The task of capturing a lively, deforming bacterium purely by optical forces and to distribute the optical energy as smoothly as possible along the bacterium is not trivial. In time average, the helical bacterium needs to experience linear restoring forces in all three directions, i.e., an elongated 3D harmonic optical potential must be created. The requirements for an optical trapping and tracking setup that exerts well-controlled optical forces and precisely measures shape deformations by using a time-multiplexed laser focus is explained in the following:
A two axis acousto optic deflector (two AODs – DTSXY-400-1064, AA Opto Electronics) is used to mainly modulate the intensity I0 of a 2 W 1064 nm cw laser (Smart Laser Systems, Germany) by controlling the transmitted power P(x(t))⋅I0. Instead of an AOD, a simple acousto-optic modulator (AOM) can be also used. The non-diffracted 0th orders beam (0-0) is used for the intensity modulation and is coupled into a single mode fiber (SMF), to be deflected by a two axis galvanometric scan mirror (SM - General Scanning Inc., Watertown, MA) enabling a maximum scan frequency of fSM = 1000 Hz. Two laterally displaced beams (in bright red) and one non-displaced beam (in dark red) are illustrated in Fig. 1. In principle, the first orders (1-1) diffracted beam from the AOD can be used, too, if fast scan frequencies are required and slight intensity aberrations from the AOD are acceptable. Since the 0th orders and 1st orders diffracted beams are orthogonally polarized, they can be easily re-combined by a polarizing beam splitter cube (PBS). However, in our study the (1-1) orders beam diffracted by the AOD was only used in section 6, but not for the regular experiments. As the beams diffracted by only one AOD (0-1 and 1-0), it was thus blocked by a beam block (BB).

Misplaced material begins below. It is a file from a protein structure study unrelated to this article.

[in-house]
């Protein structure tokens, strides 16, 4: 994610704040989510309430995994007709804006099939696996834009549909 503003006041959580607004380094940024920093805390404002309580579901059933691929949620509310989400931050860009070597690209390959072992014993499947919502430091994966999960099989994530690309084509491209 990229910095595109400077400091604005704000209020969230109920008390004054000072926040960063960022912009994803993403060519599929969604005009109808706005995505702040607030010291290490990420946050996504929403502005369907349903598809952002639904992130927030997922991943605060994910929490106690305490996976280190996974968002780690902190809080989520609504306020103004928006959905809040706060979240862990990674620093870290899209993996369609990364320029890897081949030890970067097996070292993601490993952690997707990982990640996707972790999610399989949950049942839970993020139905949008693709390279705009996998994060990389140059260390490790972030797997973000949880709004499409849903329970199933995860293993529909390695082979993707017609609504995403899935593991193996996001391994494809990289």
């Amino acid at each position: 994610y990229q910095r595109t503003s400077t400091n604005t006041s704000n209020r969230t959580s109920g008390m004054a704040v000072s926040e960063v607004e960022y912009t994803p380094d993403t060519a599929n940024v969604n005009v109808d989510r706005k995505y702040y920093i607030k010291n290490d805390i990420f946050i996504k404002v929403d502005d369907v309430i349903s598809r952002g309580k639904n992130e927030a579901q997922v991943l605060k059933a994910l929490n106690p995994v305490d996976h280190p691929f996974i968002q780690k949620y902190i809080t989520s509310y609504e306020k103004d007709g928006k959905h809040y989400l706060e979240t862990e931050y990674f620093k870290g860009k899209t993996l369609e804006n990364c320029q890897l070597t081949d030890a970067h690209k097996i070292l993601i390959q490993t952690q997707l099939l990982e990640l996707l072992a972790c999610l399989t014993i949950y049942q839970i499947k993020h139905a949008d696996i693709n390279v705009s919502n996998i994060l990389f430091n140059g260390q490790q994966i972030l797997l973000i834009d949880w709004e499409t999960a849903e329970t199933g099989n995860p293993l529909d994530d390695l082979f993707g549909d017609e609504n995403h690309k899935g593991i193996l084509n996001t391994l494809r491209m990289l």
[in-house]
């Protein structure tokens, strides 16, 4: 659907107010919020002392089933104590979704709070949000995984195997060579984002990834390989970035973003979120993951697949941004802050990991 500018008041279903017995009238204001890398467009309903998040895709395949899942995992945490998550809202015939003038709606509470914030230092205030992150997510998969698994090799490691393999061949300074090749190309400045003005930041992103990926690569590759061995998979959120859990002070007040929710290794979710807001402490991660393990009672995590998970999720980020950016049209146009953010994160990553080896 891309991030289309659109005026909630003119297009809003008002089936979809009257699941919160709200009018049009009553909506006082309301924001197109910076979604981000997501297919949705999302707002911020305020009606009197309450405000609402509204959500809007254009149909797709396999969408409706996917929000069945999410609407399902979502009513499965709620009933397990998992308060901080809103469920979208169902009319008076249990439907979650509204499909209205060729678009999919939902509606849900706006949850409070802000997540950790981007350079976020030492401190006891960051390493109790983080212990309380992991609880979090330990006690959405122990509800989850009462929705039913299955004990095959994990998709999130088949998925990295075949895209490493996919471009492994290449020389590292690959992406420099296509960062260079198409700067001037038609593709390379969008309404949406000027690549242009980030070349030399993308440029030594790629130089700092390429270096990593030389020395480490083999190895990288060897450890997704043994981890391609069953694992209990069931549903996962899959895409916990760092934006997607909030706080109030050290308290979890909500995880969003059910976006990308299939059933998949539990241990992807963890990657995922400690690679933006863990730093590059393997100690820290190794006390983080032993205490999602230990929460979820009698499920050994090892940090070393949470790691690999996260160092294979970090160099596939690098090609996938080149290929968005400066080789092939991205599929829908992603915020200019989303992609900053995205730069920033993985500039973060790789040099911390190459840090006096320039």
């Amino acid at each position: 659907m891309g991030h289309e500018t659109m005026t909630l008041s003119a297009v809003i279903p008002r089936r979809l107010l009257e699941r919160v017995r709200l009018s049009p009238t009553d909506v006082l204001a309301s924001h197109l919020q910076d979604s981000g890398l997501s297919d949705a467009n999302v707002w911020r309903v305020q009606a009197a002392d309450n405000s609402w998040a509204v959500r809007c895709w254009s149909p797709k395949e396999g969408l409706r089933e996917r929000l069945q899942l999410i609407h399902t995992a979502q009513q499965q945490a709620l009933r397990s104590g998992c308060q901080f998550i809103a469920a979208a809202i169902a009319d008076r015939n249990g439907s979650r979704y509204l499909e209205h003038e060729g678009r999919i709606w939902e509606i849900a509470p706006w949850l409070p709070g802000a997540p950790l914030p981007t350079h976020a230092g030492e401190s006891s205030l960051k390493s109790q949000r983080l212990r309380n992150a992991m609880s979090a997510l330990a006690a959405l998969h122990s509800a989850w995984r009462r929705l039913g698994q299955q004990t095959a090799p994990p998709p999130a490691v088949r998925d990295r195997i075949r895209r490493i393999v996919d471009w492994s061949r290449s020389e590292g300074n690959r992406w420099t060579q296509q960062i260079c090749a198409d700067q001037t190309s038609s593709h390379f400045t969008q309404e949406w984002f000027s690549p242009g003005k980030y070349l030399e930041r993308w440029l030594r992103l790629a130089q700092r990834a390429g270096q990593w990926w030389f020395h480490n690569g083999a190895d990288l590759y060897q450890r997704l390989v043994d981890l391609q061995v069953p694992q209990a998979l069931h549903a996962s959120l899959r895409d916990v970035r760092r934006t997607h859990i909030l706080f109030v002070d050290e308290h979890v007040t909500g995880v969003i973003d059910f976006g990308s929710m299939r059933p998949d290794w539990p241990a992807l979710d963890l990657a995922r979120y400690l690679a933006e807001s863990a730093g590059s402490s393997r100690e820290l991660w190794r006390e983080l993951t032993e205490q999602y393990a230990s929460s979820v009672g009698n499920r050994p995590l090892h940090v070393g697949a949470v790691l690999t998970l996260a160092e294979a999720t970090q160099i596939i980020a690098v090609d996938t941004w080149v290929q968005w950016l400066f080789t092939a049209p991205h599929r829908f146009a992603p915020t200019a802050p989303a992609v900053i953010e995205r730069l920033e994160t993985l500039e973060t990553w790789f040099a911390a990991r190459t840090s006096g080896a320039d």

The non-diffracted beam (0-0) deflected by the SM is then imaged through a 4 f-system (L1-L2) onto the back focal plane (BFPTL) of the trapping lens (TL – Olympus UPLAPO60X/IR) with numerical aperture NA = 1.2. In this way, the diffraction limited laser focus can be displaced by xL = ± 6 µm at 500 Hz in the focal plane (FP) of the TL resulting in a time-multiplexed optical point trap. Trapping parameters can be further adjusted by over- or underfilling of BFPTL [15,16] by the lens system L0/L2 and L1/L2, respectively. In general, the laser focus is displaced at several 100 Hz along a line (x direction) using the SM in order to adapt the trapping potential to the elongated helical cell body (as indicated by the inset of Fig. 1, thus creating an intensity modulated line trap [3,7,8,14] (also see section 3).
The incident laser light as well as the coherently scattered light is collected by another high NA objective lens (Zeiss 440067 63x Achroplan NA 0.95), also referred to as detection lens (DL). The BFPDL of the DL is imaged by two different lens systems L3/L4 and L3/L5 on two InGaAs quadrant photo diodes (G6849, Hamamatsu Photonics), where the interference pattern is analyzed for shape tracking of the trapped cell (see section 4). In principle, one QPD would be sufficient but the usage of two different effective NAs for lateral and axial position detection leads to a better signal quality .
An additional bright field LED illumination (green) from top is used to image the focal plane on a CCD camera (Visitron Systems GmbH, CoolSNAP cf). The trapping light and the illumination beam are separated by a dichroic mirror (DC).
3. Theory: Forces and potentials of a helical structure in a line optical trap
In this section we address the question from a theoretical point of view, whether a soft structure with a complicated shape, such as a helical bacterium, can generate a harmonic potential. How can one distinguish between an overall optical force and local optical forces acting on the structure?
The forces of an optical point trap on a spherical dielectric particle (a bead) are well understood in the meanwhile and have been described theoretically [18,19]. The theory, based on a separation of optical gradient and scattering forces, has also been extended to the trapping of single beads in line optical traps, i.e., by scanning a point trap very fast along a line [7,8]. In this work, we further extend the line trapping approach to an elongated helical bacterium, which is modeled as a chain of connected pearls.